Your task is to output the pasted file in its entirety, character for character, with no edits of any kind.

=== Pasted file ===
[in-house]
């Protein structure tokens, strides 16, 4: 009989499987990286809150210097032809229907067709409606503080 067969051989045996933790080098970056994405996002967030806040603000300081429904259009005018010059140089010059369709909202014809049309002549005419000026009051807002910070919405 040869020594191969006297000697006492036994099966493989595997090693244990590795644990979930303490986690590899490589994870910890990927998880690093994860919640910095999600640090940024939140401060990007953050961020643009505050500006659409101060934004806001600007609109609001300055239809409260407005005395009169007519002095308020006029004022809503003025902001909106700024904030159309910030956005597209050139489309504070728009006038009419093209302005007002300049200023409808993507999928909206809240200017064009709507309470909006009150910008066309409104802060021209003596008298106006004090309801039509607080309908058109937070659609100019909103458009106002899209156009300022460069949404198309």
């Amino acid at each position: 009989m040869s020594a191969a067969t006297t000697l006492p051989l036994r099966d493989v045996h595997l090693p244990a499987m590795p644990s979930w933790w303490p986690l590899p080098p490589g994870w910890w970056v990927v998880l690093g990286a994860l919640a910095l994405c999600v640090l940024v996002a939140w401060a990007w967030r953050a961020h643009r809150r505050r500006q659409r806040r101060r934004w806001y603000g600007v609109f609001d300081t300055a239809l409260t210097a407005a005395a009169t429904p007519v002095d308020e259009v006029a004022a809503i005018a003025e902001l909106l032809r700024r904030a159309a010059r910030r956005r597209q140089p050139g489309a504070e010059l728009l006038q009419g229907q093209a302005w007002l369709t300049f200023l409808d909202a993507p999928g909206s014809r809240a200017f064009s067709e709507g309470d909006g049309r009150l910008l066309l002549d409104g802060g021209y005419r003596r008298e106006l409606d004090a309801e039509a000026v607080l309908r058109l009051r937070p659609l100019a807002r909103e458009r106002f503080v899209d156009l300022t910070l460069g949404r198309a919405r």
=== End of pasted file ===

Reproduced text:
[in-house]
């Protein structure tokens, strides 16, 4: 009989499987990286809150210097032809229907067709409606503080 067969051989045996933790080098970056994405996002967030806040603000300081429904259009005018010059140089010059369709909202014809049309002549005419000026009051807002910070919405 040869020594191969006297000697006492036994099966493989595997090693244990590795644990979930303490986690590899490589994870910890990927998880690093994860919640910095999600640090940024939140401060990007953050961020643009505050500006659409101060934004806001600007609109609001300055239809409260407005005395009169007519002095308020006029004022809503003025902001909106700024904030159309910030956005597209050139489309504070728009006038009419093209302005007002300049200023409808993507999928909206809240200017064009709507309470909006009150910008066309409104802060021209003596008298106006004090309801039509607080309908058109937070659609100019909103458009106002899209156009300022460069949404198309």
């Amino acid at each position: 009989m040869s020594a191969a067969t006297t000697l006492p051989l036994r099966d493989v045996h595997l090693p244990a499987m590795p644990s979930w933790w303490p986690l590899p080098p490589g994870w910890w970056v990927v998880l690093g990286a994860l919640a910095l994405c999600v640090l940024v996002a939140w401060a990007w967030r953050a961020h643009r809150r505050r500006q659409r806040r101060r934004w806001y603000g600007v609109f609001d300081t300055a239809l409260t210097a407005a005395a009169t429904p007519v002095d308020e259009v006029a004022a809503i005018a003025e902001l909106l032809r700024r904030a159309a010059r910030r956005r597209q140089p050139g489309a504070e010059l728009l006038q009419g229907q093209a302005w007002l369709t300049f200023l409808d909202a993507p999928g909206s014809r809240a200017f064009s067709e709507g309470d909006g049309r009150l910008l066309l002549d409104g802060g021209y005419r003596r008298e106006l409606d004090a309801e039509a000026v607080l309908r058109l009051r937070p659609l100019a807002r909103e458009r106002f503080v899209d156009l300022t910070l460069g949404r198309a919405r």